Prior to the pandemic, the streets were always buzzing with the hustle and bustle of people. Crowds were inevitable and the streets were always full of stories. We look back into the work of Nanchong-based Lomographer joypenn, who treats photography similar to people-watching.
The very heart of street photography lies with the people. The humanistic approach to street photography gives not just depth to the image but as well as context and information about the place and culture. In joypenn's photographs, all walks of life found in the urban space are focused on, many of them in the middle of working or doing an activity or errand.
The photographer uses both monochromatic and color negative films, shots using the former having a more voyeuristic, serious look whilst shots taken with the latter has a more candid and straightforward depiction. The framing of the subject is done in such a way the spectator and photographer of these photos seem very present. This can be seen in how they adjust the focus and depth of field. Whether the subject was aware of being photographed or not, the images retain their element of being candid mainly due to the distance.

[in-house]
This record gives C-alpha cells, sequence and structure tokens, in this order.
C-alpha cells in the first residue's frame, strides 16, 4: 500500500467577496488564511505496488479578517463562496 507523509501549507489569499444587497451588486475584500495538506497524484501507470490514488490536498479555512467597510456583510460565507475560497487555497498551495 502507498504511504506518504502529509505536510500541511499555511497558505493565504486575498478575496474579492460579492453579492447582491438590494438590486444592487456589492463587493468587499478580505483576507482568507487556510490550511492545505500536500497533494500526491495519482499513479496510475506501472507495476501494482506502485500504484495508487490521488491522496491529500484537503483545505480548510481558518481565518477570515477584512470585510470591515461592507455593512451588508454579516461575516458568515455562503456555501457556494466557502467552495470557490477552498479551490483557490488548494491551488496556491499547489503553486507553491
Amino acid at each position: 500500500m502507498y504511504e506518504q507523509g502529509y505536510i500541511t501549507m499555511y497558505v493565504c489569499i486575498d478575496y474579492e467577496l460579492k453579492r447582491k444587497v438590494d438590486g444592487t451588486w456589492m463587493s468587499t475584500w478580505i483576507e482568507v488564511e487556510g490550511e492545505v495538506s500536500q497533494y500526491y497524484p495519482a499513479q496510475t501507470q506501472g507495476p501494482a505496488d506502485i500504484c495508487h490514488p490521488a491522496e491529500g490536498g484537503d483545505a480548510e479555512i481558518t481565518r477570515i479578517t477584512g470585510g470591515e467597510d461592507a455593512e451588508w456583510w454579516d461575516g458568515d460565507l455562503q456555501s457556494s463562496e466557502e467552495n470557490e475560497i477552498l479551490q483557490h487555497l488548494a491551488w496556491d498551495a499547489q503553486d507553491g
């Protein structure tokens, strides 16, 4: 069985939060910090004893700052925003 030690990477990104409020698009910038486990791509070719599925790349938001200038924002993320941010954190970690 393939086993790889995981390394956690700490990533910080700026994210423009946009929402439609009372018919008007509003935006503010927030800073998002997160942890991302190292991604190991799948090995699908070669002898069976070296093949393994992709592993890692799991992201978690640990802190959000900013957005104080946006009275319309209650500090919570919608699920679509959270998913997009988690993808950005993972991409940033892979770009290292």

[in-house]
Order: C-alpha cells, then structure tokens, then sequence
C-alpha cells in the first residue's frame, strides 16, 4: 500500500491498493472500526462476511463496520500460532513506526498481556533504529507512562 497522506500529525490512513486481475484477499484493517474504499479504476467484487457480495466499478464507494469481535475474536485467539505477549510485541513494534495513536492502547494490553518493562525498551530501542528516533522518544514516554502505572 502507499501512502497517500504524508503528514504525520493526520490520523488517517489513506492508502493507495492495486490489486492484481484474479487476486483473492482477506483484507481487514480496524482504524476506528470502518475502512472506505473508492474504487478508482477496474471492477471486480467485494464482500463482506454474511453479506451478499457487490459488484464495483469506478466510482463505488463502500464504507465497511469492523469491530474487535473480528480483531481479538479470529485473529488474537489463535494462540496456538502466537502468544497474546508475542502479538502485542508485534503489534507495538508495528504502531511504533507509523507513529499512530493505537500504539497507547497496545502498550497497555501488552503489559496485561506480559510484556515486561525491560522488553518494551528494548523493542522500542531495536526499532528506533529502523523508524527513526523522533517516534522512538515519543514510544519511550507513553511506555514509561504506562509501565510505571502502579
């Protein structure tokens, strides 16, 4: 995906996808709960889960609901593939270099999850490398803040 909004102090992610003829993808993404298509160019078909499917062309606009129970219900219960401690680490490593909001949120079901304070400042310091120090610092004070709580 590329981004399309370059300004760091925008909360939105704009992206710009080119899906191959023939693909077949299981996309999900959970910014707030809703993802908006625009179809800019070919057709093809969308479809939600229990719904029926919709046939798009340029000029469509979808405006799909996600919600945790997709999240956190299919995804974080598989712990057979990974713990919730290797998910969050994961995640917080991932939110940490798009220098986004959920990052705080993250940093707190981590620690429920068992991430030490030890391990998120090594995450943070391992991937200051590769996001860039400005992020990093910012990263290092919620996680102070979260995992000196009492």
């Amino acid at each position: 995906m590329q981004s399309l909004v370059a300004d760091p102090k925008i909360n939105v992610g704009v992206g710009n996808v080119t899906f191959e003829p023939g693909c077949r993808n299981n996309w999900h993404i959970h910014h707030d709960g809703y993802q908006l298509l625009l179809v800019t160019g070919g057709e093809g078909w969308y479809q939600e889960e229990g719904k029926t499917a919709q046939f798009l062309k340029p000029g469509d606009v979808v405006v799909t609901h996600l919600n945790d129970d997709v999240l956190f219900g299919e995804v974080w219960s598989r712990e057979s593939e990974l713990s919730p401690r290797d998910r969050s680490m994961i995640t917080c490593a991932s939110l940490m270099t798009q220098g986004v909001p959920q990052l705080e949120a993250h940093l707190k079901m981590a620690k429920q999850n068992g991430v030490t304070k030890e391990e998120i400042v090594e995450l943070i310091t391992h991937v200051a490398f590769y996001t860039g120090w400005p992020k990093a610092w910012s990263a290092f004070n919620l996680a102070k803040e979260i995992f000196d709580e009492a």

For more of their works, visit joypenn's LomoHome.